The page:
There's discussion of its impact upon release, the critical and cultural and commercial success. That we're talking about it still isn't just because a version of it is on screens again, the four years of buzz producing an audience ready to see it. There's some astonishing shots of a 40th anniversary screening in New York, which drew full crowds in October of 2001. The documentary was written/produced/directed by Robert Marick, one of MGM's VPs of something corporate. It's a competently executed mixture of interview and archive, not especially dazzling but strengthened by what it has to reveal. At about 55 minutes it's a pleasant watch with a cup of tea, and provides a number of useful trails for further research.
The DVD also includes production designs and storyboards and the final shorts. That's the work of Boris Leven and Maurice Zuberano, including versions of scenes (and songs) planned but unrealised. These include a ballet around 'Somewhere'. There's also an extended series for Tony's long walk of Maria, and one of the things that's striking is not just how varied the backgrounds are but the stylistic differences in the art. One drawing alone, blurry neon and blurrier taxi, and then its celluloid successor almost serve as harbinger of the entirety of Scorsese' career. They're available both as a montage and a gallery, and the montage works better -not least because of the music, but pacing. It's just under five minutes in length but it absolutely flies by. The gallery is interesting though, flicking through Leven's painted designs with iconic features already present like Maria's almost Mondrian bedroom door, Zuberano's watercolour sketches of Manhattan for the prologue wouldn't disgrace as Gotham in some latter version of Batman. With a lot of the storyboard sketches there's already a sense of motion, legs lean and loom foreshadowing Robert Crumb, the ubiquity of branding means you can see Coca Cola on the crates even in this drawing that is rescued from ephemera by this DVD extra. The galleries flick by, there were moments that I had trouble navigating them. The storyboard one has 84 chapters in its six minutes and the transitions seem to have caused my DVD player some unhappiness. State of the art for 2003 though, going into a DVD player specifically selected for the option to jailbreak it. There may be a better way to recover them for those curious, but they're not full screen being surrounded by a block and colour frame with chain link and photographic textures. This does somewhat limit their utility as a source for scholarship, but I suspect they may be collected elsewhere.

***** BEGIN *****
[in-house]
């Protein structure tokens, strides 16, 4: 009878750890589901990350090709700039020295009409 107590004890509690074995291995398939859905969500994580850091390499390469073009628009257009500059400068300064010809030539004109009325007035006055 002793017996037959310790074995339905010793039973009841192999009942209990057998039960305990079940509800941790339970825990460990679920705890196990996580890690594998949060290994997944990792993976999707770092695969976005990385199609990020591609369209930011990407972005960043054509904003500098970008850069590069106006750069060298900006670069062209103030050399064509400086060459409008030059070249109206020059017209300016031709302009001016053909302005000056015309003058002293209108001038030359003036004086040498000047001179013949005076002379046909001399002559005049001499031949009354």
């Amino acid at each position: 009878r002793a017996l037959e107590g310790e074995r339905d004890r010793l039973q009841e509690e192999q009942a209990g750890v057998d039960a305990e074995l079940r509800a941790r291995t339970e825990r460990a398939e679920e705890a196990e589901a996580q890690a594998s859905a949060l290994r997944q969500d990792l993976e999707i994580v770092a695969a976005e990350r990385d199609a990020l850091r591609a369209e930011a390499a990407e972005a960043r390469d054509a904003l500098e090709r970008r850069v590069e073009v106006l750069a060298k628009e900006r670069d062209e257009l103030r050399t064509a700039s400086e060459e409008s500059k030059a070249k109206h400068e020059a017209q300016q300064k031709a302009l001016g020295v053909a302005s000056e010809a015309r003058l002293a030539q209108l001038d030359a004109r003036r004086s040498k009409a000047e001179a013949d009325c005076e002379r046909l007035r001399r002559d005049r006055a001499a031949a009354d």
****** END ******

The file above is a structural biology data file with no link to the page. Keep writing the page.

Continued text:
There are ten "lumps" of behind the scenes stills, Jerry Robbins auditioning in a huge space, Natalie Wood's rehearsals, and so on. While they're interesting, it's possibly even less useful than the storyboards to have them presented in this way. The DVD extras include a variety of subtitles, but properly end with no less than four trailers. An animated one recalls not only the storyboard art but the work of Saul Bass, all outline and colour with an instrumental you'd recognise over the top. When the score becomes strident the art changes too, multicoloured, almost suggesting Soviet Realist outlines. The fire escapes become a recurring labyrinth, abstract skylines with major roles credited. Striking to see it described as 'released thru [sic] United Artists' too. There are two versions of another trailer, which shows plenty of film grain and crackle from its recovery. "Unlike other classics, West Side Story grows younger".
It's interesting to compare to modern trailers if only because it (unlike some for Cyrano) makes it clear it's a musical, and reveals a major plot point. It also 'spoils' the focus artifact that shows the tunnel vision of the lovers in the gymnasium, indeed there's a good portion of the last scene in it. I do admire the four way split screen that shows just how kinetic the film can be in places, but it's hard to consider it a useful reflection of the film, however accurate. There's also the 'Academy Award Winning...' version, though they're the wrong way round in the menu. The 'original theatrical' seems a little unusual too, if only because of the number of press clippings within it, but film releasing was different then and even more different now.Reviewed on: 27 Jan 2022